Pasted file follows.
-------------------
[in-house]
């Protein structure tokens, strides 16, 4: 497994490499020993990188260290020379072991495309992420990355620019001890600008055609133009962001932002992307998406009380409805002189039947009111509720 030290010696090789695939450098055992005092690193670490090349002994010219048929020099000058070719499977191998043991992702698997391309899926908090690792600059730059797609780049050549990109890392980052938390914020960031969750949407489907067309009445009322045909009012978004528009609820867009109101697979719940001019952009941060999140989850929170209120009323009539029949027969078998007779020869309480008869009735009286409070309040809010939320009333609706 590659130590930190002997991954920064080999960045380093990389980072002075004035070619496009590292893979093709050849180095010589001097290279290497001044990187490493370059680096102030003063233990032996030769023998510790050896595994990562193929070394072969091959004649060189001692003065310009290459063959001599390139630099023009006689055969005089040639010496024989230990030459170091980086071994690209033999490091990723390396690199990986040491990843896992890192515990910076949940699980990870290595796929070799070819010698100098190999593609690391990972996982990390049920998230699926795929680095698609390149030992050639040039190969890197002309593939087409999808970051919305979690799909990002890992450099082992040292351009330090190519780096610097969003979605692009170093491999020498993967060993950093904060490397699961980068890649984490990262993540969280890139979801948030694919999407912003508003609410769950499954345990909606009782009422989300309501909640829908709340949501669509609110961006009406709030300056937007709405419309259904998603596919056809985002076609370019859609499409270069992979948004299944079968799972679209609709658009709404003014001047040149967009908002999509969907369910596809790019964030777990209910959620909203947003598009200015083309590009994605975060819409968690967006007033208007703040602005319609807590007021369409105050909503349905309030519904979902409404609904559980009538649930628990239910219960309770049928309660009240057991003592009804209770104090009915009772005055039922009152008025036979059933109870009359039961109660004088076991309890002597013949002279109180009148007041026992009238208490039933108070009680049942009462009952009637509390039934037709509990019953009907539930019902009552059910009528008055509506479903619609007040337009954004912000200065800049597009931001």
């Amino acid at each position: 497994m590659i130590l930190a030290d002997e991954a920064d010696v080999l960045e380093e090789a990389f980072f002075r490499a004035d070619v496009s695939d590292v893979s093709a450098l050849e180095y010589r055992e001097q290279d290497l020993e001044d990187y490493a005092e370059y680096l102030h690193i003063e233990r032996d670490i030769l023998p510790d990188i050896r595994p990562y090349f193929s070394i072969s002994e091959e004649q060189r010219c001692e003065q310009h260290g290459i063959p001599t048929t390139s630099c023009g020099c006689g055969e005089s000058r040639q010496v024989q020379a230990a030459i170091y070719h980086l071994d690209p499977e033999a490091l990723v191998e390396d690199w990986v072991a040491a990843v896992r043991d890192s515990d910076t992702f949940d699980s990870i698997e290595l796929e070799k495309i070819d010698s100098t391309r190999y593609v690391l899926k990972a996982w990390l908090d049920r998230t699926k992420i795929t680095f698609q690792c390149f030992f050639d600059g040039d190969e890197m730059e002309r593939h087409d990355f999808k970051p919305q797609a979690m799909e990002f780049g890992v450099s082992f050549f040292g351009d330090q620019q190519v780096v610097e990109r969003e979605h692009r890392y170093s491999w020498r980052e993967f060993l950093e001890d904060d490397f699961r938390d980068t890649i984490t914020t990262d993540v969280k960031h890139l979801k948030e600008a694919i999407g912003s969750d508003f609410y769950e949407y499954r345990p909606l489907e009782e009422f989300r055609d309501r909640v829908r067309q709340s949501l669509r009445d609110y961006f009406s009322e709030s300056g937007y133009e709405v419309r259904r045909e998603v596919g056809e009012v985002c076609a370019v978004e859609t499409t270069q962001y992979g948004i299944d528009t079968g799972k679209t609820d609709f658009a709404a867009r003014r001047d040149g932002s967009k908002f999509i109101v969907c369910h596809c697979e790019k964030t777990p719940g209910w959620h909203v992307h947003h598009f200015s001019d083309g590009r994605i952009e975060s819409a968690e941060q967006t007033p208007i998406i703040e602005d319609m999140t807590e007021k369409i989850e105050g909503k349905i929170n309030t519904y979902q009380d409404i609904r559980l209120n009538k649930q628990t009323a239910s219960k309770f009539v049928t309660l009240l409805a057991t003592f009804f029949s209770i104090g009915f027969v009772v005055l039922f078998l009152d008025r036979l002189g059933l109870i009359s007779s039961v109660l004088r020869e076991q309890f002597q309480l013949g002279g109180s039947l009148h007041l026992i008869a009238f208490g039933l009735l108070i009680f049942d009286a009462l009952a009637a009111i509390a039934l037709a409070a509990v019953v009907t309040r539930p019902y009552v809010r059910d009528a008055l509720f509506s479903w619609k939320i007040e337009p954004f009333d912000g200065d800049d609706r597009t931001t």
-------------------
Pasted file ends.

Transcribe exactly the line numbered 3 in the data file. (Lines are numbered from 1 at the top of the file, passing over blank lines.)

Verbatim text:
């Amino acid at each position: 497994m590659i130590l930190a030290d002997e991954a920064d010696v080999l960045e380093e090789a990389f980072f002075r490499a004035d070619v496009s695939d590292v893979s093709a450098l050849e180095y010589r055992e001097q290279d290497l020993e001044d990187y490493a005092e370059y680096l102030h690193i003063e233990r032996d670490i030769l023998p510790d990188i050896r595994p990562y090349f193929s070394i072969s002994e091959e004649q060189r010219c001692e003065q310009h260290g290459i063959p001599t048929t390139s630099c023009g020099c006689g055969e005089s000058r040639q010496v024989q020379a230990a030459i170091y070719h980086l071994d690209p499977e033999a490091l990723v191998e390396d690199w990986v072991a040491a990843v896992r043991d890192s515990d910076t992702f949940d699980s990870i698997e290595l796929e070799k495309i070819d010698s100098t391309r190999y593609v690391l899926k990972a996982w990390l908090d049920r998230t699926k992420i795929t680095f698609q690792c390149f030992f050639d600059g040039d190969e890197m730059e002309r593939h087409d990355f999808k970051p919305q797609a979690m799909e990002f780049g890992v450099s082992f050549f040292g351009d330090q620019q190519v780096v610097e990109r969003e979605h692009r890392y170093s491999w020498r980052e993967f060993l950093e001890d904060d490397f699961r938390d980068t890649i984490t914020t990262d993540v969280k960031h890139l979801k948030e600008a694919i999407g912003s969750d508003f609410y769950e949407y499954r345990p909606l489907e009782e009422f989300r055609d309501r909640v829908r067309q709340s949501l669509r009445d609110y961006f009406s009322e709030s300056g937007y133009e709405v419309r259904r045909e998603v596919g056809e009012v985002c076609a370019v978004e859609t499409t270069q962001y992979g948004i299944d528009t079968g799972k679209t609820d609709f658009a709404a867009r003014r001047d040149g932002s967009k908002f999509i109101v969907c369910h596809c697979e790019k964030t777990p719940g209910w959620h909203v992307h947003h598009f200015s001019d083309g590009r994605i952009e975060s819409a968690e941060q967006t007033p208007i998406i703040e602005d319609m999140t807590e007021k369409i989850e105050g909503k349905i929170n309030t519904y979902q009380d409404i609904r559980l209120n009538k649930q628990t009323a239910s219960k309770f009539v049928t309660l009240l409805a057991t003592f009804f029949s209770i104090g009915f027969v009772v005055l039922f078998l009152d008025r036979l002189g059933l109870i009359s007779s039961v109660l004088r020869e076991q309890f002597q309480l013949g002279g109180s039947l009148h007041l026992i008869a009238f208490g039933l009735l108070i009680f049942d009286a009462l009952a009637a009111i509390a039934l037709a409070a509990v019953v009907t309040r539930p019902y009552v809010r059910d009528a008055l509720f509506s479903w619609k939320i007040e337009p954004f009333d912000g200065d800049d609706r597009t931001t």